In her article, “Incendiary Devices: Imagining E-Waste Frontiers and Africa’s Digital Futures,” Treasa De Loughry focuses on different visual responses to e-waste in West Africa, from eco-documentary film and photography responses to the infamous Agbogbloshie e-waste yard in Ghana; to techno-utopian visions of e-waste bricoleurs, and e-waste as a signifier and artefact of the neocolonial nature of the capitalist world-ecology. The first half of this article focuses on Florian Weigensamer and Christian Krönes’ documentary film, Welcome to Sodom (2018), grounding it in critiques of the transmedial influence of the documentary form, while attending to the film’s pyrotechnical “optical regime” (Schoonover). The second half of the article moves from the archaic and exceptionalizing nature of Weigensamer and Krönes’ work to a consideration of futurist digital narratives of “rising Africa,” among them the periodic re-emergence of the post-SAP era (e-waste) bricoleur, contrasted with Francois Knoetze’s experimental visual art films Core Dump (2018-2019), and its richly historicized approach to the longue durée of African resource extraction. High-tech waste, as demonstrated by these examples, is a resource opportunity and toxic hazard, a result of rapid obsolescence, and a signifier of future resource depletion. It requires consideration not just of its “techno-fossil” materiality, but how it draws on key aspects of the transformation of the world-ecology, among them the neoliberal intensification of precarious labor, the expansion of specialized peripheral mega-dumps, and the recursive nature of waste’s value in an era of ecological scarcity. It is within this broader framework that this article seeks to place and interrogate contemporary e-waste depictions.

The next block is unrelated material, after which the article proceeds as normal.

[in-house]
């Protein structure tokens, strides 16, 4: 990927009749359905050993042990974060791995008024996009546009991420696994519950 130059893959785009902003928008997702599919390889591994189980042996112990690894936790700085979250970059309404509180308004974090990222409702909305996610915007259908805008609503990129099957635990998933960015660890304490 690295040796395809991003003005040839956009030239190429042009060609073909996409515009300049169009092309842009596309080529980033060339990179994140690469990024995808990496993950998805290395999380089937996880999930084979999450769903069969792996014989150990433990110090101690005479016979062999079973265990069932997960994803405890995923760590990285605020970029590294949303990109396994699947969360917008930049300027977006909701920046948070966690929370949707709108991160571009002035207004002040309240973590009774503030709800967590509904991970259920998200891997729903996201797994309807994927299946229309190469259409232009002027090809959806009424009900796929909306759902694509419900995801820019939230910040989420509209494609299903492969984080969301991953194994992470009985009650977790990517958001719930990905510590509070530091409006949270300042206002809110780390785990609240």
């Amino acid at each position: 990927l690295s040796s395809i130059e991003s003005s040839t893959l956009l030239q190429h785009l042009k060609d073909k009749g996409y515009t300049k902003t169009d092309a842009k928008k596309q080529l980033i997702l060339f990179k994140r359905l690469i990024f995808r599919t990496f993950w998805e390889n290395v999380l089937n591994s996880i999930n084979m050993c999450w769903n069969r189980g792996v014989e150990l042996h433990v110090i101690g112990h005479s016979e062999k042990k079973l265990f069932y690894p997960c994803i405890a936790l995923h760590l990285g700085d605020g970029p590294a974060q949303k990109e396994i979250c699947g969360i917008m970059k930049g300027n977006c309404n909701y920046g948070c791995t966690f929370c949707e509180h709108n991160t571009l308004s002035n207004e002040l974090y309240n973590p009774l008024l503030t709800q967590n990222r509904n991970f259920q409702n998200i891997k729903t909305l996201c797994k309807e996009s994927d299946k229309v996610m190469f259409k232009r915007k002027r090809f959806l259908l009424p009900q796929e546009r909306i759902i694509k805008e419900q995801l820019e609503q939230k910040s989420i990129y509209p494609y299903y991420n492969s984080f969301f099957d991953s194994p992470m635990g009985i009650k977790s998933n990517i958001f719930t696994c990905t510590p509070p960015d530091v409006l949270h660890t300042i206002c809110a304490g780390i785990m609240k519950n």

De Loughry, Treasa.
"Incendiary Devices: Imagining E-Waste Frontiers and Africa’s Digital Futures."
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